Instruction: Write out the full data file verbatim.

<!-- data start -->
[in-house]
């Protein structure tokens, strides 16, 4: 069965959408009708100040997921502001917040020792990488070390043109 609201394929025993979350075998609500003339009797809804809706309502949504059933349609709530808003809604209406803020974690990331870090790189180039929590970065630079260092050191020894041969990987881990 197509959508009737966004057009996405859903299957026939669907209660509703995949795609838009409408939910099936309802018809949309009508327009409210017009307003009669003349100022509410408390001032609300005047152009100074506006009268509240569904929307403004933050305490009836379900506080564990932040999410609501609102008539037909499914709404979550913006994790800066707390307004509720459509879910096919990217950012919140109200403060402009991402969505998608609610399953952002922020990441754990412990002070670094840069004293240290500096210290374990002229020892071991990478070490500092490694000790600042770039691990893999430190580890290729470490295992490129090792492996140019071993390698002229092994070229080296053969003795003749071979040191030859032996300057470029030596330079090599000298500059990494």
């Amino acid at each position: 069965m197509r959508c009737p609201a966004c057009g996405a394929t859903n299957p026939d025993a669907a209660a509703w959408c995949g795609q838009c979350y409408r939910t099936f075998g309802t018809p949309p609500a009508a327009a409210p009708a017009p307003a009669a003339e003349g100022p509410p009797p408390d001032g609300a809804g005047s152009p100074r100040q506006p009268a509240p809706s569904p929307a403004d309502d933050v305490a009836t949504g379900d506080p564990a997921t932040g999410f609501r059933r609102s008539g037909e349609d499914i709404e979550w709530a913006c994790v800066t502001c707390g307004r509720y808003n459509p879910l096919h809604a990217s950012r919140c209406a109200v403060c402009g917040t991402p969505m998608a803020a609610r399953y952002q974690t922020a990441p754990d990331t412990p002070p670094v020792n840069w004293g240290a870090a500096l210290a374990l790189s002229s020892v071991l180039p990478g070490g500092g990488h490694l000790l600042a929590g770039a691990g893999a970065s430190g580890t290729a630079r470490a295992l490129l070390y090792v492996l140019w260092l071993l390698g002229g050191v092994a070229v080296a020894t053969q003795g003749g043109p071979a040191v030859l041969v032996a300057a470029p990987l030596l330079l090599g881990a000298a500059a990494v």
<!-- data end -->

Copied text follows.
[in-house]
């Protein structure tokens, strides 16, 4: 069965959408009708100040997921502001917040020792990488070390043109 609201394929025993979350075998609500003339009797809804809706309502949504059933349609709530808003809604209406803020974690990331870090790189180039929590970065630079260092050191020894041969990987881990 197509959508009737966004057009996405859903299957026939669907209660509703995949795609838009409408939910099936309802018809949309009508327009409210017009307003009669003349100022509410408390001032609300005047152009100074506006009268509240569904929307403004933050305490009836379900506080564990932040999410609501609102008539037909499914709404979550913006994790800066707390307004509720459509879910096919990217950012919140109200403060402009991402969505998608609610399953952002922020990441754990412990002070670094840069004293240290500096210290374990002229020892071991990478070490500092490694000790600042770039691990893999430190580890290729470490295992490129090792492996140019071993390698002229092994070229080296053969003795003749071979040191030859032996300057470029030596330079090599000298500059990494």
């Amino acid at each position: 069965m197509r959508c009737p609201a966004c057009g996405a394929t859903n299957p026939d025993a669907a209660a509703w959408c995949g795609q838009c979350y409408r939910t099936f075998g309802t018809p949309p609500a009508a327009a409210p009708a017009p307003a009669a003339e003349g100022p509410p009797p408390d001032g609300a809804g005047s152009p100074r100040q506006p009268a509240p809706s569904p929307a403004d309502d933050v305490a009836t949504g379900d506080p564990a997921t932040g999410f609501r059933r609102s008539g037909e349609d499914i709404e979550w709530a913006c994790v800066t502001c707390g307004r509720y808003n459509p879910l096919h809604a990217s950012r919140c209406a109200v403060c402009g917040t991402p969505m998608a803020a609610r399953y952002q974690t922020a990441p754990d990331t412990p002070p670094v020792n840069w004293g240290a870090a500096l210290a374990l790189s002229s020892v071991l180039p990478g070490g500092g990488h490694l000790l600042a929590g770039a691990g893999a970065s430190g580890t290729a630079r470490a295992l490129l070390y090792v492996l140019w260092l071993l390698g002229g050191v092994a070229v080296a020894t053969q003795g003749g043109p071979a040191v030859l041969v032996a300057a470029p990987l030596l330079l090599g881990a000298a500059a990494v």